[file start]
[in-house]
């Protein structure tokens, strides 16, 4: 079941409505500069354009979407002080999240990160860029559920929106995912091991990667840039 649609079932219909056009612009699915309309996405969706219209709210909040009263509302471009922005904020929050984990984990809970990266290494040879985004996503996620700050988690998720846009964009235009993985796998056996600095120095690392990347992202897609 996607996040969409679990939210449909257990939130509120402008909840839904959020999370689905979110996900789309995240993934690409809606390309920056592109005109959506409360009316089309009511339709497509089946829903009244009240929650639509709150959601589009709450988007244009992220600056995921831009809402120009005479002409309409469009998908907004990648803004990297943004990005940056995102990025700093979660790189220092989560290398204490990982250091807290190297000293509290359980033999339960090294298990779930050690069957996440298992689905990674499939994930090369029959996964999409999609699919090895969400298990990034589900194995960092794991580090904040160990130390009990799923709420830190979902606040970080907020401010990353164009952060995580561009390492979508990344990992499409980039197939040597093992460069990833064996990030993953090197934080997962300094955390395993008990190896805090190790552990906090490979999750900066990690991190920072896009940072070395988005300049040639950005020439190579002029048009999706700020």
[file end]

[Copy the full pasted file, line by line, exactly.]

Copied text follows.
[in-house]
């Protein structure tokens, strides 16, 4: 079941409505500069354009979407002080999240990160860029559920929106995912091991990667840039 649609079932219909056009612009699915309309996405969706219209709210909040009263509302471009922005904020929050984990984990809970990266290494040879985004996503996620700050988690998720846009964009235009993985796998056996600095120095690392990347992202897609 996607996040969409679990939210449909257990939130509120402008909840839904959020999370689905979110996900789309995240993934690409809606390309920056592109005109959506409360009316089309009511339709497509089946829903009244009240929650639509709150959601589009709450988007244009992220600056995921831009809402120009005479002409309409469009998908907004990648803004990297943004990005940056995102990025700093979660790189220092989560290398204490990982250091807290190297000293509290359980033999339960090294298990779930050690069957996440298992689905990674499939994930090369029959996964999409999609699919090895969400298990990034589900194995960092794991580090904040160990130390009990799923709420830190979902606040970080907020401010990353164009952060995580561009390492979508990344990992499409980039197939040597093992460069990833064996990030993953090197934080997962300094955390395993008990190896805090190790552990906090490979999750900066990690991190920072896009940072070395988005300049040639950005020439190579002029048009999706700020």